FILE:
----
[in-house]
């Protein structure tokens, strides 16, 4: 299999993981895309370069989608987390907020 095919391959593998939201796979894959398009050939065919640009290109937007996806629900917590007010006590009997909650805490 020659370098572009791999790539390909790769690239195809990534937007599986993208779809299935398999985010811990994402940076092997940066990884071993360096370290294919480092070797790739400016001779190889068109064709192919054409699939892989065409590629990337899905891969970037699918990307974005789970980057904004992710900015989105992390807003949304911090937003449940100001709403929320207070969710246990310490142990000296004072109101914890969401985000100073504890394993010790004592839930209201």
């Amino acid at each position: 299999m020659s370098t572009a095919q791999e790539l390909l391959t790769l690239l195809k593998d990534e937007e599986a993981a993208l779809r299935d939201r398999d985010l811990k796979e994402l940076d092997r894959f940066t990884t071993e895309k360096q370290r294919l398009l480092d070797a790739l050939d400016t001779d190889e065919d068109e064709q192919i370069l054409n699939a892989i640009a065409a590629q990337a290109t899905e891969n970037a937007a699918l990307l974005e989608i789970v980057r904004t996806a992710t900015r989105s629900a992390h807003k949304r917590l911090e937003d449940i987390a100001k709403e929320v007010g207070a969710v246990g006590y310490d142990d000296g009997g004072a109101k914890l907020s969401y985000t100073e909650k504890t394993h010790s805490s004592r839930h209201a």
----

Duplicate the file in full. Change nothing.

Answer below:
[in-house]
């Protein structure tokens, strides 16, 4: 299999993981895309370069989608987390907020 095919391959593998939201796979894959398009050939065919640009290109937007996806629900917590007010006590009997909650805490 020659370098572009791999790539390909790769690239195809990534937007599986993208779809299935398999985010811990994402940076092997940066990884071993360096370290294919480092070797790739400016001779190889068109064709192919054409699939892989065409590629990337899905891969970037699918990307974005789970980057904004992710900015989105992390807003949304911090937003449940100001709403929320207070969710246990310490142990000296004072109101914890969401985000100073504890394993010790004592839930209201």
């Amino acid at each position: 299999m020659s370098t572009a095919q791999e790539l390909l391959t790769l690239l195809k593998d990534e937007e599986a993981a993208l779809r299935d939201r398999d985010l811990k796979e994402l940076d092997r894959f940066t990884t071993e895309k360096q370290r294919l398009l480092d070797a790739l050939d400016t001779d190889e065919d068109e064709q192919i370069l054409n699939a892989i640009a065409a590629q990337a290109t899905e891969n970037a937007a699918l990307l974005e989608i789970v980057r904004t996806a992710t900015r989105s629900a992390h807003k949304r917590l911090e937003d449940i987390a100001k709403e929320v007010g207070a969710v246990g006590y310490d142990d000296g009997g004072a109101k914890l907020s969401y985000t100073e909650k504890t394993h010790s805490s004592r839930h209201a």